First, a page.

(b) The moat Interesting concept In the doctrine Is that of the tactical offensive and of the Independent choosing of weapons. As to the former, the advantages of carrying the wax to the enemy's country are obvious. It Is particularly unjost that the population which supplies most of the victims In guerrilla warfare should be that of the victim of aggression while the aggressors people and lands

arc untroubled. Aa to the Latter, lt la indeed high time thatapplied ingenuity to the choosing or the development of weapons which involve no major escalation in the degree ol sophistication but in which for one reason or another our friendselative advantageiven situation. For instance, small boat operations may be much easier In certain situations than the infiltration of guerrillas Into enemy territory by land. We may bo able to develop weapons (other than conventional bombs) that could be used from aircraft with effects having soma similarity to those of sabotage carried out by teams on the ground.

6. Finally, although tbe doctrine aa here stated makes no specific

reference to covert activities, lt has an important application to them. It would lose mnch of its value as operational policy unless, ln its aspectationale, lt became widely known. Accordingly, it must be assumed that, even If not In some official manner announced by. Government, public expression would be given to the rationale In various ways. This would have two Implications. Oa the one hand, it would permit. to support more or less openly certain activities which, withoutationale, can be supported only covertly. In this way, the adumbration of the doctrine would permit the realm of covert paramilitary action to be narrowed. On tho othor hand, the political risks of certain covert actions would be significantly reduced,ationale for such actions would have been made known publicly. Taking these two implications Into account, it soems likely that It would still be desirable for tactically offensive actions, those involving tbe support of violence within the territory of tbe enemy, to be done Inanner aa to be at least officially dlselalrnable. The whole reason for limiting the scale and technical sophisticationaramilitary action taken Ln response to violent subversion Is to avoid escalation. This advantage Is lost If an offensive operation against the aggressor is conducted inanner as to compel blm to regard Itormal act of war. Unless, therefore, the enormous advantages of being free to employ the tactical offensive are to be foregone, every precaution should be taken to make such acts symmetrical la form, as well as Ln scale and technicalop his tic ail on, to the strategic offensive originally mounted by the aggressor. This would usually require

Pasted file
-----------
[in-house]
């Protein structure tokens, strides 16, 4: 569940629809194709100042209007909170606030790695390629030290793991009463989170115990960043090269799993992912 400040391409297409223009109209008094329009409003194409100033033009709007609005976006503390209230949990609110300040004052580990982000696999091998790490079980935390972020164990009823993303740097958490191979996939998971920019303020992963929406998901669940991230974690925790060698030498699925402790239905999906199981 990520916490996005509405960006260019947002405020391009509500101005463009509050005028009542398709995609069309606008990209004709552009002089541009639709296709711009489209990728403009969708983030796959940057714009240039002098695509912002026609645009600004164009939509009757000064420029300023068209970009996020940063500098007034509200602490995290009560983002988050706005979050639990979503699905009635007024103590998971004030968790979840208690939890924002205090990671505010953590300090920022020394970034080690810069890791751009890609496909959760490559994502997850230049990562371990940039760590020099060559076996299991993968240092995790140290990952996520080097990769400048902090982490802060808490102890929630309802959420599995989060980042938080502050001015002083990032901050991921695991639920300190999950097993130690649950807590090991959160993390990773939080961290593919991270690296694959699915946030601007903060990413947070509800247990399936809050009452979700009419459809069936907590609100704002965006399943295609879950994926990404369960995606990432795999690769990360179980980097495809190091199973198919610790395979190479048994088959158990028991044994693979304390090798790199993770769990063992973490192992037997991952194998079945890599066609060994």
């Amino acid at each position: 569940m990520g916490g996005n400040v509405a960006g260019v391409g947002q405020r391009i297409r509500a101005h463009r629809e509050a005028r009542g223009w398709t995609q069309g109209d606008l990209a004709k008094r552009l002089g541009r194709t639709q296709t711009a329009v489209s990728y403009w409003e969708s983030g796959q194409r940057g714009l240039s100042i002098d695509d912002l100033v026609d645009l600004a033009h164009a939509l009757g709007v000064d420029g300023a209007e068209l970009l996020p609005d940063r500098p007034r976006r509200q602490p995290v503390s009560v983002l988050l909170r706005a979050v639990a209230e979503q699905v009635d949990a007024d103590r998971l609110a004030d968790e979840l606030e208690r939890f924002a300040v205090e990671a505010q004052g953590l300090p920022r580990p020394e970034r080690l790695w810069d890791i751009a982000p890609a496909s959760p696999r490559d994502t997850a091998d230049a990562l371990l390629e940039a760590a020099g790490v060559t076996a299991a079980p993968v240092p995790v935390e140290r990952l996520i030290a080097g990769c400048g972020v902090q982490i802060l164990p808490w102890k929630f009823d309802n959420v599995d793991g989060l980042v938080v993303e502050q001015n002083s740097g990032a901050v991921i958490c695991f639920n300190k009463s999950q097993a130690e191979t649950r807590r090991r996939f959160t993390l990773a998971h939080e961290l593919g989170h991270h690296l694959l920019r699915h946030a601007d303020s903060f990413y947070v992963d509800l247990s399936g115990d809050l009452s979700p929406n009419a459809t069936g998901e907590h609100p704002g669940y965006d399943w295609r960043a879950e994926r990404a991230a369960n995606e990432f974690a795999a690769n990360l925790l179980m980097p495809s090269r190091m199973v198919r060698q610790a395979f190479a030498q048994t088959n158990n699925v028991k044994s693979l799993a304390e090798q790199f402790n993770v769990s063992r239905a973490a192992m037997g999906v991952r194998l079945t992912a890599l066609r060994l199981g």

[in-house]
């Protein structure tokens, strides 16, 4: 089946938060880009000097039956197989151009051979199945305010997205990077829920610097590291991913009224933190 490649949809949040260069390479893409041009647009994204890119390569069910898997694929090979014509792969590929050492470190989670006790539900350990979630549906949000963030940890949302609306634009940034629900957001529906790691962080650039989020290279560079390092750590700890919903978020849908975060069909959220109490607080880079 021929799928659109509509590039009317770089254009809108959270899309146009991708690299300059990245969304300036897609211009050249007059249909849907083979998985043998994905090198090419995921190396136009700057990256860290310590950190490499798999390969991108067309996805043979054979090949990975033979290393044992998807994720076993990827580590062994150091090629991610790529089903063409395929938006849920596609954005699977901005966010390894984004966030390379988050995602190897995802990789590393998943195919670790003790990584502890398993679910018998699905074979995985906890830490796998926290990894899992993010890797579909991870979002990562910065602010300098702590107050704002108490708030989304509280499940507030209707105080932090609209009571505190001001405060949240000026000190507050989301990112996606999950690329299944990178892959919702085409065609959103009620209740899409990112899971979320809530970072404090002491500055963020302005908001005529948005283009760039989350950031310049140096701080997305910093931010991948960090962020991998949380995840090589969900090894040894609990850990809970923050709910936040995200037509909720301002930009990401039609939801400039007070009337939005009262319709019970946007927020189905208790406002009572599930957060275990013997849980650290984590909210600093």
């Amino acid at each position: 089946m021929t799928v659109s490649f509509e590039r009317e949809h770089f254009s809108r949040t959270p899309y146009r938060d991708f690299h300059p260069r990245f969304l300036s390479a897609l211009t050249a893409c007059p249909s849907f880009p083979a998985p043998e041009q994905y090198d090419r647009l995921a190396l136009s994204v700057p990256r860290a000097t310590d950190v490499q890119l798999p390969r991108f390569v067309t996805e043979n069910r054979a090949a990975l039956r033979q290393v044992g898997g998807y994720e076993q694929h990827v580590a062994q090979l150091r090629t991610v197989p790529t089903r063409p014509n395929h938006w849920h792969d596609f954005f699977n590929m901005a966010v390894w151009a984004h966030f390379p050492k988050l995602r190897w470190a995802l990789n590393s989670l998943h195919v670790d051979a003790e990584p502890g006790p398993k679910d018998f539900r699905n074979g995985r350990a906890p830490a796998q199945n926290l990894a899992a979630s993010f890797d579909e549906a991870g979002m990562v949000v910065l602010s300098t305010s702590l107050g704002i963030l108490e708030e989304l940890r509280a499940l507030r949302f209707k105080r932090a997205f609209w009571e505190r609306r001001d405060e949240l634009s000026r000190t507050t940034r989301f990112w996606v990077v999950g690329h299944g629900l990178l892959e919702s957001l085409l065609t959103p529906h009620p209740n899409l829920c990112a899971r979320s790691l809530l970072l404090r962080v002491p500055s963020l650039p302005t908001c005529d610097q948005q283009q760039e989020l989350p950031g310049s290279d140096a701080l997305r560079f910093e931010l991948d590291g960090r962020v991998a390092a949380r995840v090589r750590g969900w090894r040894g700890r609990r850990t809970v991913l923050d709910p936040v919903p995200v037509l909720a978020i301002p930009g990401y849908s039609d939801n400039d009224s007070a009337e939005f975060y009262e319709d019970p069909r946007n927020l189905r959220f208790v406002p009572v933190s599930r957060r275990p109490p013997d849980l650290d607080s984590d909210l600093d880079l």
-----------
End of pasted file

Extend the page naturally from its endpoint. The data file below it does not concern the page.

that the acts be dlselalrnable but, with the proposed new rationale. It is far less Important that they be truly covert.